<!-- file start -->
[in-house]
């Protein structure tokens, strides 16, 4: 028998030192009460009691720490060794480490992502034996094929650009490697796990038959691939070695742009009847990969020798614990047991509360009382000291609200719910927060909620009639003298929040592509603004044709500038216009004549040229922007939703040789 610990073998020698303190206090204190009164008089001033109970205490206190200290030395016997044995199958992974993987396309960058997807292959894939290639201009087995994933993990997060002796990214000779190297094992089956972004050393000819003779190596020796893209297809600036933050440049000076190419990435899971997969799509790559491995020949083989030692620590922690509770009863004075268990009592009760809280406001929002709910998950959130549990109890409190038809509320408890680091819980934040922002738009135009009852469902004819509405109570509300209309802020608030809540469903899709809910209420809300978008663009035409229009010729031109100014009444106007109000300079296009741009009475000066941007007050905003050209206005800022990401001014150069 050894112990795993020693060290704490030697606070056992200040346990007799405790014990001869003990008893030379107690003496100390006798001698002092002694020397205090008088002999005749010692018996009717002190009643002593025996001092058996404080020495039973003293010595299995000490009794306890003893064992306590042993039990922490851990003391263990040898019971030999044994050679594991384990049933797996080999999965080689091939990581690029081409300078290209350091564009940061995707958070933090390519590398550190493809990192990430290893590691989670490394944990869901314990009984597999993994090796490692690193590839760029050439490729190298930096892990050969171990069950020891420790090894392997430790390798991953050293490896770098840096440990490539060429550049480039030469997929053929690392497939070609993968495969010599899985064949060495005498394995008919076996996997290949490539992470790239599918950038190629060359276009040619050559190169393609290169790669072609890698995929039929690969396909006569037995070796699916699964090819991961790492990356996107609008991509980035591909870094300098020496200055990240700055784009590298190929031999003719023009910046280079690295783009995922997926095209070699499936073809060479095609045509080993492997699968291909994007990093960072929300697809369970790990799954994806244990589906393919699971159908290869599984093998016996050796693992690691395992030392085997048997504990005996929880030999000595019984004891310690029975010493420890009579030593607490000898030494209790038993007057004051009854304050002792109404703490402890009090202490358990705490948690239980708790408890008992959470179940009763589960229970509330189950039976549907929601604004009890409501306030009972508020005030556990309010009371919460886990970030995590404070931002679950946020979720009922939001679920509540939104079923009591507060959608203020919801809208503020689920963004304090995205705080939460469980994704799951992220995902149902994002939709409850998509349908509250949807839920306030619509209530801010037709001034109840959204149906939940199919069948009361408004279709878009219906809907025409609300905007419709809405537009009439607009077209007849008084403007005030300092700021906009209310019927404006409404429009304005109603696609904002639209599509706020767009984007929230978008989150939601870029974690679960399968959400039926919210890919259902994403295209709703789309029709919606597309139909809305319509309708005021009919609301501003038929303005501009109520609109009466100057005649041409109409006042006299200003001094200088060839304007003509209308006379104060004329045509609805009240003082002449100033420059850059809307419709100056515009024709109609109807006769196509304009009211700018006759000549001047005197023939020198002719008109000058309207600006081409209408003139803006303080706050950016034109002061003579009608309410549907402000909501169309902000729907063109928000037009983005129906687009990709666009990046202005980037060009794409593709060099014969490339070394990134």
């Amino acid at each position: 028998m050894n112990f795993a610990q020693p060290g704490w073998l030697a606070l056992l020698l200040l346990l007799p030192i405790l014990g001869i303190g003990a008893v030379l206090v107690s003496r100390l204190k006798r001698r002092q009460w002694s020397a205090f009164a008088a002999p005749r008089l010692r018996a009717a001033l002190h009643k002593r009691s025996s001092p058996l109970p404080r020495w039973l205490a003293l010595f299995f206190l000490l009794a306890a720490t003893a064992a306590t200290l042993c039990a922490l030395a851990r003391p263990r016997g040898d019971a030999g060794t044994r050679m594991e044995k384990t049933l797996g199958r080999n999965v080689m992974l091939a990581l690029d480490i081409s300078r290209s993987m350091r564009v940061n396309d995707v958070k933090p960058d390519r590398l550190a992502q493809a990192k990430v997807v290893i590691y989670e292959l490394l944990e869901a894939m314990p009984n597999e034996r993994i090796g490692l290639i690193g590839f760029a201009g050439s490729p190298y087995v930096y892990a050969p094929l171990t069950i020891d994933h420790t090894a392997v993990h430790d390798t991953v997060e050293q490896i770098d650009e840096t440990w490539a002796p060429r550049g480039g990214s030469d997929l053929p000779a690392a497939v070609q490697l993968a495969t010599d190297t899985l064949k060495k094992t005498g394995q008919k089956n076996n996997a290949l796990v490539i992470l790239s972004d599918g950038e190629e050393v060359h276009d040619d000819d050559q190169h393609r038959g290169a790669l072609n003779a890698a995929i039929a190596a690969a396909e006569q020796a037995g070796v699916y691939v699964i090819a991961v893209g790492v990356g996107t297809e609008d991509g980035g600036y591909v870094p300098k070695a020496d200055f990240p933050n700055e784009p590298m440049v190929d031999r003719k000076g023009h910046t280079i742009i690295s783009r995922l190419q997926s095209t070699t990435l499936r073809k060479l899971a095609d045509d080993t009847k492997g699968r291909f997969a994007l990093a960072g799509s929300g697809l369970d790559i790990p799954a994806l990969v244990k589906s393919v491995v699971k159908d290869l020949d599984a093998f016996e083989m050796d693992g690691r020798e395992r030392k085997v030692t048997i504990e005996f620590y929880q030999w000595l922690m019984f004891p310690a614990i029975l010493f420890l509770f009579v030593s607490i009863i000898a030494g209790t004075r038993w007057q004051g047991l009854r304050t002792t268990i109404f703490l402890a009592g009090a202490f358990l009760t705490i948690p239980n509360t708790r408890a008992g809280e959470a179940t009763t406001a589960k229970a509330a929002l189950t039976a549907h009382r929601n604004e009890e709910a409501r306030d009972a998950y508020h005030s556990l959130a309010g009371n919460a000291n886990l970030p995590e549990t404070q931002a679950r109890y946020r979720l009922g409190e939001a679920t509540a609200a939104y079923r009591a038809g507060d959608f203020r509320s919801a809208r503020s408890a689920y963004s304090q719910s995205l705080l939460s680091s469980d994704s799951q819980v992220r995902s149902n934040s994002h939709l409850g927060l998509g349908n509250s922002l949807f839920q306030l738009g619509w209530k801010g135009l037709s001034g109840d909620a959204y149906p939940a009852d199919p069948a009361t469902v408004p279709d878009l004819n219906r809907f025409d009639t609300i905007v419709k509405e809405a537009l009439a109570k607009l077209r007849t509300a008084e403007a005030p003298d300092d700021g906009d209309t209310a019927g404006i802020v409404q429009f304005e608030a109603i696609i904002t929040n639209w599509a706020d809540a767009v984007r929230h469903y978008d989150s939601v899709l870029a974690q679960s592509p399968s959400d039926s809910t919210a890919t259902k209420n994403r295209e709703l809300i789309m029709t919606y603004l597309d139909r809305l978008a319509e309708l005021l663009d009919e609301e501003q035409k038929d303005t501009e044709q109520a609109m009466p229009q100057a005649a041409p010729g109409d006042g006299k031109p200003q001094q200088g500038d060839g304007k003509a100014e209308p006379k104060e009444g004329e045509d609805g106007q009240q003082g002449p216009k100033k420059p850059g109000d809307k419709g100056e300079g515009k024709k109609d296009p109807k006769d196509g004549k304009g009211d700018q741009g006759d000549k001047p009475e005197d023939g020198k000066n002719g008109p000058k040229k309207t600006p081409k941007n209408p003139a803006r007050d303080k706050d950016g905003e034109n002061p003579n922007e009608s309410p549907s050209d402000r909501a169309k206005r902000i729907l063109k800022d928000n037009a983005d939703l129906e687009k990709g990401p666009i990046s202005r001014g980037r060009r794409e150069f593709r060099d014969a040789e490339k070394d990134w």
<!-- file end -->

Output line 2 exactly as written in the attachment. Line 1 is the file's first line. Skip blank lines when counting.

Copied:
């Protein structure tokens, strides 16, 4: 028998030192009460009691720490060794480490992502034996094929650009490697796990038959691939070695742009009847990969020798614990047991509360009382000291609200719910927060909620009639003298929040592509603004044709500038216009004549040229922007939703040789 610990073998020698303190206090204190009164008089001033109970205490206190200290030395016997044995199958992974993987396309960058997807292959894939290639201009087995994933993990997060002796990214000779190297094992089956972004050393000819003779190596020796893209297809600036933050440049000076190419990435899971997969799509790559491995020949083989030692620590922690509770009863004075268990009592009760809280406001929002709910998950959130549990109890409190038809509320408890680091819980934040922002738009135009009852469902004819509405109570509300209309802020608030809540469903899709809910209420809300978008663009035409229009010729031109100014009444106007109000300079296009741009009475000066941007007050905003050209206005800022990401001014150069 050894112990795993020693060290704490030697606070056992200040346990007799405790014990001869003990008893030379107690003496100390006798001698002092002694020397205090008088002999005749010692018996009717002190009643002593025996001092058996404080020495039973003293010595299995000490009794306890003893064992306590042993039990922490851990003391263990040898019971030999044994050679594991384990049933797996080999999965080689091939990581690029081409300078290209350091564009940061995707958070933090390519590398550190493809990192990430290893590691989670490394944990869901314990009984597999993994090796490692690193590839760029050439490729190298930096892990050969171990069950020891420790090894392997430790390798991953050293490896770098840096440990490539060429550049480039030469997929053929690392497939070609993968495969010599899985064949060495005498394995008919076996996997290949490539992470790239599918950038190629060359276009040619050559190169393609290169790669072609890698995929039929690969396909006569037995070796699916699964090819991961790492990356996107609008991509980035591909870094300098020496200055990240700055784009590298190929031999003719023009910046280079690295783009995922997926095209070699499936073809060479095609045509080993492997699968291909994007990093960072929300697809369970790990799954994806244990589906393919699971159908290869599984093998016996050796693992690691395992030392085997048997504990005996929880030999000595019984004891310690029975010493420890009579030593607490000898030494209790038993007057004051009854304050002792109404703490402890009090202490358990705490948690239980708790408890008992959470179940009763589960229970509330189950039976549907929601604004009890409501306030009972508020005030556990309010009371919460886990970030995590404070931002679950946020979720009922939001679920509540939104079923009591507060959608203020919801809208503020689920963004304090995205705080939460469980994704799951992220995902149902994002939709409850998509349908509250949807839920306030619509209530801010037709001034109840959204149906939940199919069948009361408004279709878009219906809907025409609300905007419709809405537009009439607009077209007849008084403007005030300092700021906009209310019927404006409404429009304005109603696609904002639209599509706020767009984007929230978008989150939601870029974690679960399968959400039926919210890919259902994403295209709703789309029709919606597309139909809305319509309708005021009919609301501003038929303005501009109520609109009466100057005649041409109409006042006299200003001094200088060839304007003509209308006379104060004329045509609805009240003082002449100033420059850059809307419709100056515009024709109609109807006769196509304009009211700018006759000549001047005197023939020198002719008109000058309207600006081409209408003139803006303080706050950016034109002061003579009608309410549907402000909501169309902000729907063109928000037009983005129906687009990709666009990046202005980037060009794409593709060099014969490339070394990134």